“Working Memory vs. Short-Term Memory: What’s the Difference?”
“Working memory challenges are part of having ADHD. They don’t cause ADHD; they come with ADHD.”
Q: “Is working memory the same as short-term memory?”
There are three different types of memory:
- working memory
- short-term memory
- long-term memory
While there’s some debate in the field about this, it’s generally held that short-term memory is super quick: It stores information briefly. Working memory is related to short-term memory, but it lasts slightly longer and is involved in the manipulation of information.
If someone tells you something and you write it down, it might not matter that your short-term memory is faulty because you don’t have to hold on to that memory beyond documenting it. Working memory deficits become problematic if someone tells you something, and you need to hold on to the memory and do something with it but can’t.
When things are flagged as emotionally important, they transfer down the memory line and are converted into long-term memories. This is why emotions and working memory are so intricately related. Short-term, immediate memory for simple tasks gets processed first, information that is more complex and demanding goes into working memory, and, if it’s tagged with emotional importance or special relevance, it ends in long-term memory. It’s a very complicated process.
[Self-Test: Do You Have a Working Memory Deficit?]
People with ADHD often struggle with working memory. They may not be as efficient with their working memory as they are with their verbal comprehension or spatial thinking, for example. It’s really important to understand that working memory challenges, along with processing speed issues, can be a natural part of having ADHD. They don’t cause ADHD; they come with it.
How to Improve Working Memory
Repetition can improve working memory. It even helps to pair an action or movement with a word or phrase. I once had a client who needed to learn Spanish, so he created a special movement for each word to help him remember it.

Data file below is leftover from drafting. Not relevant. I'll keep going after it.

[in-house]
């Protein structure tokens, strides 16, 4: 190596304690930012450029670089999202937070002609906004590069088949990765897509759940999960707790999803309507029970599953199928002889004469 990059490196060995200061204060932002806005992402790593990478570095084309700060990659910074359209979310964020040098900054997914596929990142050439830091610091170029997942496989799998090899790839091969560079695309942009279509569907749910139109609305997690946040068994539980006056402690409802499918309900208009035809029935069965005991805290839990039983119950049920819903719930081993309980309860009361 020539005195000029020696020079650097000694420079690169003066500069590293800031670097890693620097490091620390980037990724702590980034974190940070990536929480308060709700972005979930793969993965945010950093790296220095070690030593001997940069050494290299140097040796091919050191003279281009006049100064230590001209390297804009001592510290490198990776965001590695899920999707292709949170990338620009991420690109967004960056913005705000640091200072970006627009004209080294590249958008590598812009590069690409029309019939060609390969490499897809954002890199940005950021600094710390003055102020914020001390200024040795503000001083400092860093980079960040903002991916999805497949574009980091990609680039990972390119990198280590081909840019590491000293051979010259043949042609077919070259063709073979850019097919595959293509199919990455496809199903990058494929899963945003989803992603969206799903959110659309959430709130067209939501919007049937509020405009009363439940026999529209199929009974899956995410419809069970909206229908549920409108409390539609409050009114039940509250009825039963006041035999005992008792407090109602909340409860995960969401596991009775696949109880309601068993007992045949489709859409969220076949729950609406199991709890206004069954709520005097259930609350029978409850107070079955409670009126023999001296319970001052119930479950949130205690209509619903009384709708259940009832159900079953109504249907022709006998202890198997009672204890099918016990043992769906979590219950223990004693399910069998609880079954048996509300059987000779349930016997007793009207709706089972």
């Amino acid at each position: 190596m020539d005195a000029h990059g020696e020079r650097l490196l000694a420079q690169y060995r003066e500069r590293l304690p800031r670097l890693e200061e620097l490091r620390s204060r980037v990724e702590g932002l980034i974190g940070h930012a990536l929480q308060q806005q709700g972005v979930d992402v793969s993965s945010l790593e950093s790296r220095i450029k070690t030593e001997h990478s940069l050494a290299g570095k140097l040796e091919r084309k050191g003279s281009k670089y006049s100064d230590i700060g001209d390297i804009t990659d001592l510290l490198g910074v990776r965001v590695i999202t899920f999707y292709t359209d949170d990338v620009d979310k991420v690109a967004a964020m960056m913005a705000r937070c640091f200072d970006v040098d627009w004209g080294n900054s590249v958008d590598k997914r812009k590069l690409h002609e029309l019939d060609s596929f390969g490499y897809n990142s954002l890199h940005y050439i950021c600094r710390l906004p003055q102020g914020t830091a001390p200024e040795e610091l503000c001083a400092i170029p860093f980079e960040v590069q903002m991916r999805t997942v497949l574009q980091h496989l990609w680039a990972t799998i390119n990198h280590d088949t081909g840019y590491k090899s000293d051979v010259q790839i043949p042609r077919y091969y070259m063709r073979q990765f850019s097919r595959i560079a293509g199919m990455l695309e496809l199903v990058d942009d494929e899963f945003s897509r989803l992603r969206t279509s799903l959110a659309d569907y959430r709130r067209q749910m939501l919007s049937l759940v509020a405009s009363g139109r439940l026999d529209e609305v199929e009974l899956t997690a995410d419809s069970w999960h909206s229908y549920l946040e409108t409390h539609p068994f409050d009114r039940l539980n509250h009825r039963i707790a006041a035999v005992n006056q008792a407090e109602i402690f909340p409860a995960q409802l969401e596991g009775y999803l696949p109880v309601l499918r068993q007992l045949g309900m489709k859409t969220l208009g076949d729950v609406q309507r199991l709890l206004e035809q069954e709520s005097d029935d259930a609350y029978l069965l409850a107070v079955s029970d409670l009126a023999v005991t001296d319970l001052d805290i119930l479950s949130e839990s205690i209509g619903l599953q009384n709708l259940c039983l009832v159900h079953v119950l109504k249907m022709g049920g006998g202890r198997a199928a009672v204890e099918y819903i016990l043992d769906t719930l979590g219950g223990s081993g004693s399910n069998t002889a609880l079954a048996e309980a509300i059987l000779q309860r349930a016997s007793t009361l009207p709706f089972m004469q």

If you’re learning lines for a play, improve retention by reading and practicing the lines right before you go to bed and first thing when you wake up.
How to Improve a Child’s Working Memory
If you are giving instructions to a child with ADHD with a working memory deficit, use the rule of three:
- Make eye contact.
- State the direction.
- Have the child repeat the direction back to you twice.
The first time the direction gets repeated ensures that the child heard the instruction correctly. The second repetition sends the direction down the memory line because it is held in the working memory before being restated and then it moves along to long-term memory.
[Read: How to Help Children with Working Memory Deficits]
When your child or teen says “I have a bad memory,” reframe their view of their memory. Describe it as the search engine of their brain whose wires need some tweaking. Those adjustments come in the form of reminders, alerts, and alarms. Normalize forgetfulness as something that happens to all people and share your tools for recalling tasks. Be playful: Create fun acronyms or zany associations to jog the memory circuitry.
Working Memory vs. Short-Term Memory: Next Steps
- Free Download:“Could You Have an Executive Function Deficit?”
- Read: An Absurdly Easy Solution to Your Poor Working Memory
- Self-Test: Could Your Child Have a Working Memory Deficit?
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